Even Trump’s closest friends pay to stay.

Billionaire Phil Ruffin, Trump’s partner for his Las Vegas residential tower, said he shelled out $18,000 per night while he was in town for the inauguration, which he said surprised him since he’d given $1 million to Trump’s inauguration committee. Ruffin says he lightly complained about the high rate to the president.

“He said, ‘Well, I’m kind of out of it.’ So I didn’t get anywhere, didn’t get my discount,” Ruffin recalled.

Trump’s continued ownership of his hotel and other businesses has spawned lawsuits and ethics complaints, but so far no action on any of them. One accommodation Trump says he is making on the ethics front is to donate profits from foreign governments that spend money at his hotels.

Last week, Kuwait’s ambassador, Salem Al-Sabah, and his wife hosted a reception in the hotel’s presidential ballroom, in what was one of the first known instances of foreign money changing hands with the hotel division of the Trump Organization since he became president. A spokeswoman for the Trump Organization did not respond to questions about whether the money from the Kuwait Embassy has been or will be donated.

Mnuchin attended.

Progressive voices respond to the president’s speech

President Donald Trump delivered on Feb. 28 a speech to Congress. Here’s reaction to Trump’s remarks from progressive voices:
“The theme of tonight’s joint address to Congress — the ‘renewal of American spirit’ — felt painfully hollow as the only renewal I’ve seen since President Trump took office is a pernicious wave of nationalism, racism, misogyny, and antisemitism. Rather than detailing a plan to quell the violence and vandalism perpetrated by those who feel emboldened by his actions, President Trump touted his own perceived success while feigning concern for bipartisanship and unity.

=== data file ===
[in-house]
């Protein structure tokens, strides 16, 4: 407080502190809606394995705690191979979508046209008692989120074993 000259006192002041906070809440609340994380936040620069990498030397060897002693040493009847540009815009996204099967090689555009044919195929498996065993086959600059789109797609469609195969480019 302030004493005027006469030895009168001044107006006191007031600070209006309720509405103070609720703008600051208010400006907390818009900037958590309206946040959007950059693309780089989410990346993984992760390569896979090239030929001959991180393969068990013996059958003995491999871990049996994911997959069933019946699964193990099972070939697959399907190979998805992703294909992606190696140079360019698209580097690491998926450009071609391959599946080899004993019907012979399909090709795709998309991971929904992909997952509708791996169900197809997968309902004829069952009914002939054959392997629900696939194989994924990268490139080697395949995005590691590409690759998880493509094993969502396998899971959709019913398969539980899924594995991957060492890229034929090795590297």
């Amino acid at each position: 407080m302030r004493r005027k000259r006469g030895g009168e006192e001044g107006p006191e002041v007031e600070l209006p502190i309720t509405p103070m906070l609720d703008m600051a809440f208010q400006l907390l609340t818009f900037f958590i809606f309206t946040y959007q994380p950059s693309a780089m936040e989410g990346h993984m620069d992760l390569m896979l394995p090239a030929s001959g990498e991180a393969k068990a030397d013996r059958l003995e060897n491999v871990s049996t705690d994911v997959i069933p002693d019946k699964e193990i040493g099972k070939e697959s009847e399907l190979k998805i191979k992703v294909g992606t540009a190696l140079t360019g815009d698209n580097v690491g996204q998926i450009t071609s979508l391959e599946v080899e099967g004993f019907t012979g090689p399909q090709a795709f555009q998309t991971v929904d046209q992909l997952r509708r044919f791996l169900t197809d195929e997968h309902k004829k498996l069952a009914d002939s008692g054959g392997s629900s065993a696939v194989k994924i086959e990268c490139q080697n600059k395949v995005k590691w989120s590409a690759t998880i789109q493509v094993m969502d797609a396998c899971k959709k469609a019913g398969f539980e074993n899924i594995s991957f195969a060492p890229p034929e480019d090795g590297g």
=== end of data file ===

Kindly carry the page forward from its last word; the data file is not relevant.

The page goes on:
“Much like his campaign, President Trump’s speech emphasized flash over substance, failing to provide tangible policy proposals to match his boasts and taking credit for the success of President Barack Obama. I found the president’s words empty and indicative of a weak person’s idea of what strength looks like. Not only did he fail to mention the fate of critical social safety programs that will undoubtedly suffer in the face of the president’s military spending increase, but it was also clear that vital issues like gender-based violence simply weren’t a concern of his administration.

“I find it incredulous that President Trump could claim a commitment to national security while failing to even mention how we will protect our nation’s women and daughters, especially when an average of three women are killed by a current or former partner every day in our country. Fortunately, Deborah Parker was by my side tonight as my guest to help stress our shared moral imperative to safeguard our nation’s most vulnerable. Deborah was instrumental in helping me reauthorize the Violence Against Women Act (VAWA) in 2013 to include critical provisions for Native American women and girls. With VAWA grant funding in jeopardy of being eliminated by the Trump administration, Deborah’s unique voice and steadfast advocacy is needed now more than ever.”